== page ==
Regional variation in lifestyle patterns and BMI in young children: the GECKO Drenthe cohort

Research output: Contribution to journalArticleAcademicpeer-review

2 Citations (Scopus)
21 Downloads (Pure)


BACKGROUND: A better understanding of lifestyle behaviours of children < 7 years and the relation with childhood overweight is needed. The aim of our prospective study was to examine how lifestyle patterns in young children are associated with the development of childhood overweight. As ecological models suggest focusing on not only the child as an individual, but also their environment, we also considered the role of socio-economic status (SES) and spatial clustering of lifestyle and body mass index (BMI).

METHODS: In 1792 children (aged 3-6 years) participating in the GECKO Drenthe cohort, diet, screen time, outdoor play and sleep were assessed by questionnaires and moderate-to-vigorous physical activity and sedentary time by accelerometry (Actigraph GT3X). At 10-11 years, height and weight were measured to calculate age- and sex-specific standardized BMI z-scores (zBMI). Lifestyle patterns were identified using principal component analysis. To assess spatial clustering for the lifestyle patterns and zBMI, we calculated the Global Moran's I statistic. Linear- and logistic regression models, taking into account SES, were performed to examine the association between the lifestyle patterns and the development of overweight. For the spatial analyses, we added spatial terms for the determinants, the outcome, and the error term.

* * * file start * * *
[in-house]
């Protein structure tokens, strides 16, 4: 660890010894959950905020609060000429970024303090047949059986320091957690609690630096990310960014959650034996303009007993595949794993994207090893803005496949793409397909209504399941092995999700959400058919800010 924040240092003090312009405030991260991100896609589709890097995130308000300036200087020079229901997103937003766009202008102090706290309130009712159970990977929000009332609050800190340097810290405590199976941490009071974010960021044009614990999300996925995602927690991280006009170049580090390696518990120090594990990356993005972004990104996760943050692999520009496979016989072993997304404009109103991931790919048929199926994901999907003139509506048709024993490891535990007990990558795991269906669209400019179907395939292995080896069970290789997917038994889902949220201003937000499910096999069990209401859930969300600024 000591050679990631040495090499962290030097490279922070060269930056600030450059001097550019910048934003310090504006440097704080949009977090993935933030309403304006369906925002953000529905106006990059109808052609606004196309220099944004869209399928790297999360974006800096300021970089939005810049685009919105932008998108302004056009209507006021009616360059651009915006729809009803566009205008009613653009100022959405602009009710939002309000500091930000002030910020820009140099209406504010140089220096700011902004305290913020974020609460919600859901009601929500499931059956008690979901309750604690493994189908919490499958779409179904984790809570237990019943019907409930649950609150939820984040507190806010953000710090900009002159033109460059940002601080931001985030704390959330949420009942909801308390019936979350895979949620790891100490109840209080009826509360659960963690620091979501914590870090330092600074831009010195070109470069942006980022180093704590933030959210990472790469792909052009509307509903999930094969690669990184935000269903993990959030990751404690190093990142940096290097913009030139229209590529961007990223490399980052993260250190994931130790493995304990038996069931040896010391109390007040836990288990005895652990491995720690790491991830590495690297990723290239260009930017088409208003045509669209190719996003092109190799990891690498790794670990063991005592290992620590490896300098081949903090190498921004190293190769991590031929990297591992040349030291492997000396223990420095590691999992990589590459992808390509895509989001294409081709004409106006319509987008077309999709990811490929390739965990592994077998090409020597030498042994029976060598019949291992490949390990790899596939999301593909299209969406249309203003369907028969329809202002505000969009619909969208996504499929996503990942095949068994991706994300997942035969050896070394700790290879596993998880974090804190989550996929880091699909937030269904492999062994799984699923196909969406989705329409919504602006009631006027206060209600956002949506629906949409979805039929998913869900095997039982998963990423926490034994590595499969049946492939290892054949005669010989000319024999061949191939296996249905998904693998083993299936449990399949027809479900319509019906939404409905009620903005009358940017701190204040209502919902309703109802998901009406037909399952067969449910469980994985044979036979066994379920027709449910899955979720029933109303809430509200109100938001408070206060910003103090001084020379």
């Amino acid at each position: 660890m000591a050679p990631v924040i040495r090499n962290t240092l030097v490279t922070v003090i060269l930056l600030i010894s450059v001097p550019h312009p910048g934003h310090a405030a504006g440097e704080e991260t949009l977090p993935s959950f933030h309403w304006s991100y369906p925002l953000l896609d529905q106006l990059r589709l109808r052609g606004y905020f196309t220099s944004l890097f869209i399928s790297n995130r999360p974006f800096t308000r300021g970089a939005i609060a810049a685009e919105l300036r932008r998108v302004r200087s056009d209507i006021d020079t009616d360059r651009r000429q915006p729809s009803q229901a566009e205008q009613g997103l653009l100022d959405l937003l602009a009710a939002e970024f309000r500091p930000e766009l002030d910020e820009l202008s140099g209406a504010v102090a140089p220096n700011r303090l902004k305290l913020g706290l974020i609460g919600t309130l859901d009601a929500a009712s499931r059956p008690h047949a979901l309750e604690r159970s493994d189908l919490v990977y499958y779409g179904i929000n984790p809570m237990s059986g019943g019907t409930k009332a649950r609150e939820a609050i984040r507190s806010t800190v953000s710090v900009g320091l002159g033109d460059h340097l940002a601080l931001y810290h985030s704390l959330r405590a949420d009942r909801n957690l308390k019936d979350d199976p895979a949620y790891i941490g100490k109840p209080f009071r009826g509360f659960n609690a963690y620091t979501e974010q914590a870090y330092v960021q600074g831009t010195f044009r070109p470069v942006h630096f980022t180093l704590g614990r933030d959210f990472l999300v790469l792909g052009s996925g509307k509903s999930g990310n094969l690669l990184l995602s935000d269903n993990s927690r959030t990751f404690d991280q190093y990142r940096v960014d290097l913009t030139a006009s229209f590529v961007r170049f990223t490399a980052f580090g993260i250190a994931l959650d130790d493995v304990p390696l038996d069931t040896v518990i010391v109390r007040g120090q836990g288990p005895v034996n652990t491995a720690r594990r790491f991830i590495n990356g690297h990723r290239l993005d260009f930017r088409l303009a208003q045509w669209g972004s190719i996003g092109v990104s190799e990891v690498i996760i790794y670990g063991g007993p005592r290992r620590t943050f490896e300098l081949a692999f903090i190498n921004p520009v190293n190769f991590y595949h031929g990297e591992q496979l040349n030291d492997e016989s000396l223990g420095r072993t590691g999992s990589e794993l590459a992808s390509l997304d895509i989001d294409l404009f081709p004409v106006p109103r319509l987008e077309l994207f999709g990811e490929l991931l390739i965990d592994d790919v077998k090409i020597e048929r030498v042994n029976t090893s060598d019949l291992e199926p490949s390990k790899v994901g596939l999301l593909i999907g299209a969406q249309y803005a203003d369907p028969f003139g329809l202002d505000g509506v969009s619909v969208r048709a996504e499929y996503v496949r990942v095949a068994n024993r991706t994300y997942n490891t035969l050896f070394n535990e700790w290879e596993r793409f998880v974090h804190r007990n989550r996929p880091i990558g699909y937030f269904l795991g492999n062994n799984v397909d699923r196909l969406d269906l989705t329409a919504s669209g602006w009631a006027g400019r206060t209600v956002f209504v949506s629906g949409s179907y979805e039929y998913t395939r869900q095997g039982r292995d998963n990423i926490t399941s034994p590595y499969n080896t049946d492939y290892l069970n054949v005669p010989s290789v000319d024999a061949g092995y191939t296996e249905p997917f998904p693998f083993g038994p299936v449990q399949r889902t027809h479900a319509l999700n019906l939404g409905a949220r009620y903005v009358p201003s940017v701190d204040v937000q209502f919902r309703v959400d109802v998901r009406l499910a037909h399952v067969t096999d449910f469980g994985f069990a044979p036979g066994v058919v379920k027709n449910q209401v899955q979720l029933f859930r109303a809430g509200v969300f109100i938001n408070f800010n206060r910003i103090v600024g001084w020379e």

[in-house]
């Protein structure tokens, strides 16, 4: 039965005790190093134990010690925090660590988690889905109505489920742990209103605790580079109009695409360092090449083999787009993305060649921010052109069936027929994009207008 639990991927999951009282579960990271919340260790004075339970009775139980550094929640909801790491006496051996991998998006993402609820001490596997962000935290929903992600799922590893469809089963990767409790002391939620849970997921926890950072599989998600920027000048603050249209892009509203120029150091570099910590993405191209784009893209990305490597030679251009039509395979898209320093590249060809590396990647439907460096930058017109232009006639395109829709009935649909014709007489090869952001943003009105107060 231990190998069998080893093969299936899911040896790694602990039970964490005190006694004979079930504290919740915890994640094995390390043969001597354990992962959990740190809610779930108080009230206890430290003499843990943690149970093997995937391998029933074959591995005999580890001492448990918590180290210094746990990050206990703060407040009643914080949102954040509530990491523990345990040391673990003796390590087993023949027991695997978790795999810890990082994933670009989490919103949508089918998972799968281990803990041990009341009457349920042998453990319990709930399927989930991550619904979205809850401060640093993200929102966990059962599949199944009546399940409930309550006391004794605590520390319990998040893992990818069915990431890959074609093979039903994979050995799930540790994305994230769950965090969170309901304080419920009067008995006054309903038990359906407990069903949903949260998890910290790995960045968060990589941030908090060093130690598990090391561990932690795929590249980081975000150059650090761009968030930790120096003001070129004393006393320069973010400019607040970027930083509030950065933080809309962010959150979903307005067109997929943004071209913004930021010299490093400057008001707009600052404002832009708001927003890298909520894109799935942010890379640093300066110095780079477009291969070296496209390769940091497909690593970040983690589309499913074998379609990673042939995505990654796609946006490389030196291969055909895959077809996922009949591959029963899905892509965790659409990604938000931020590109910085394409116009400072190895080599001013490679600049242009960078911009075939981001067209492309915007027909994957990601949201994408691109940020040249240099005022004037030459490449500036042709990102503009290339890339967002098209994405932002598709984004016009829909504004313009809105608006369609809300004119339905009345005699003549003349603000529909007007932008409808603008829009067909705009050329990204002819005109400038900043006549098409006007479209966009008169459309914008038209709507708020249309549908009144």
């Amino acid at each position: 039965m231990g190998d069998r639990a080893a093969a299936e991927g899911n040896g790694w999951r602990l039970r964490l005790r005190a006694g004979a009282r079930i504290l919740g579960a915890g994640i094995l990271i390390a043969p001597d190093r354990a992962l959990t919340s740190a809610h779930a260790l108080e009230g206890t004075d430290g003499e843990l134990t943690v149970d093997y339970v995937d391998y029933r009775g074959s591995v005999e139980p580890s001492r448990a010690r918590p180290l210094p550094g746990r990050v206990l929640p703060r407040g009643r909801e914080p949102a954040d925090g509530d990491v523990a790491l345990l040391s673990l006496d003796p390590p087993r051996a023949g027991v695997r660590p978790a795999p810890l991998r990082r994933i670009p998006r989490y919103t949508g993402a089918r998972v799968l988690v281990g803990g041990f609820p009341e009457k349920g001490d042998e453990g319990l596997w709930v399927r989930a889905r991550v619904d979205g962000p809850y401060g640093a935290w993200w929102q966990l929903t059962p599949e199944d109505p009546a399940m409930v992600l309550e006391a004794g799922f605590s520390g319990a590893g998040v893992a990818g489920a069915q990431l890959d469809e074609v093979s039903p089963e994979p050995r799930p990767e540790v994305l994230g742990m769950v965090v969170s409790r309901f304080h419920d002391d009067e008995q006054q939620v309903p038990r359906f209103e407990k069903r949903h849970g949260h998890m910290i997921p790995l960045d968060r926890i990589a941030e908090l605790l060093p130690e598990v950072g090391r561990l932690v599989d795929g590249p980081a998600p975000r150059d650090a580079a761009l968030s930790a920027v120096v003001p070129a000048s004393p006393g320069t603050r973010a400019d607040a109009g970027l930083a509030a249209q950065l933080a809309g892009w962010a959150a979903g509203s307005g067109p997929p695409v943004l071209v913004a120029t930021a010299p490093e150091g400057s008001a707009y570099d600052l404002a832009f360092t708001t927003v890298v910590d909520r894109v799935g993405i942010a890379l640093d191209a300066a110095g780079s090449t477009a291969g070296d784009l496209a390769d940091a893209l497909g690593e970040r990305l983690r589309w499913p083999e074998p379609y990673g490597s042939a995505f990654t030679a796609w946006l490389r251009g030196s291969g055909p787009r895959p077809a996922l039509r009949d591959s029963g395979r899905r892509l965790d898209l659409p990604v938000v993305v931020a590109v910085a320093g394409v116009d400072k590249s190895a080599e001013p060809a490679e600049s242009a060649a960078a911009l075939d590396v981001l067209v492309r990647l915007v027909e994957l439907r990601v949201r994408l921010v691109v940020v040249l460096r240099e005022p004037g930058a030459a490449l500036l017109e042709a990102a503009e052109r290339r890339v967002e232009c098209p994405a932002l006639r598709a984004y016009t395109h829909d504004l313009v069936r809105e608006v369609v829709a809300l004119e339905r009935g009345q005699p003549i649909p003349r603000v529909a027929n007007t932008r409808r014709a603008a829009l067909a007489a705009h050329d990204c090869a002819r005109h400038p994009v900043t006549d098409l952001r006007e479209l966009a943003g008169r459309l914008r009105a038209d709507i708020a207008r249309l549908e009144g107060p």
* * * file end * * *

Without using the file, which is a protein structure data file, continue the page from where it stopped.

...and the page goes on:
RESULTS: Three lifestyle patterns were identified: (1) 'high activity', (2) 'low screen time, high sleep and healthy diet', and (3) 'high outdoor play'. No associations were observed between the 'high activity' or 'high outdoor play' patterns at young age with the development of childhood overweight (all p > 0.05). In contrast, children who adhered to the 'low screen time, high sleep and healthy diet' pattern had lower odds to become overweight and a lower zBMI at 10-11 years (odds ratio [95% CI] = 0.766 [0.65; 0.90]). These findings remained similar after taking SES into account. Regarding the spatial analyses, we found spatial clustering of zBMI, but no spatial clustering of the lifestyle patterns.

CONCLUSIONS: Low screen time, high sleep duration and a healthy diet cluster into a pattern that seems favourable in the prevention of childhood overweight, independent of individual SES. The spatial analyses suggest that there are likely other neighbourhood factors that contribute to the spatial clustering of childhood overweight.

Original languageEnglish
Article number7
Number of pages14
JournalInternational journal of health geographics
Early online date1-Jul-2022
Publication statusPublished - 2022


  • Body Mass Index
  • Child
  • Child, Preschool
  • Female
  • Humans
  • Life Style
  • Male
  • Overweight/diagnosis
  • Pediatric Obesity/diagnosis
  • Prospective Studies

Cite this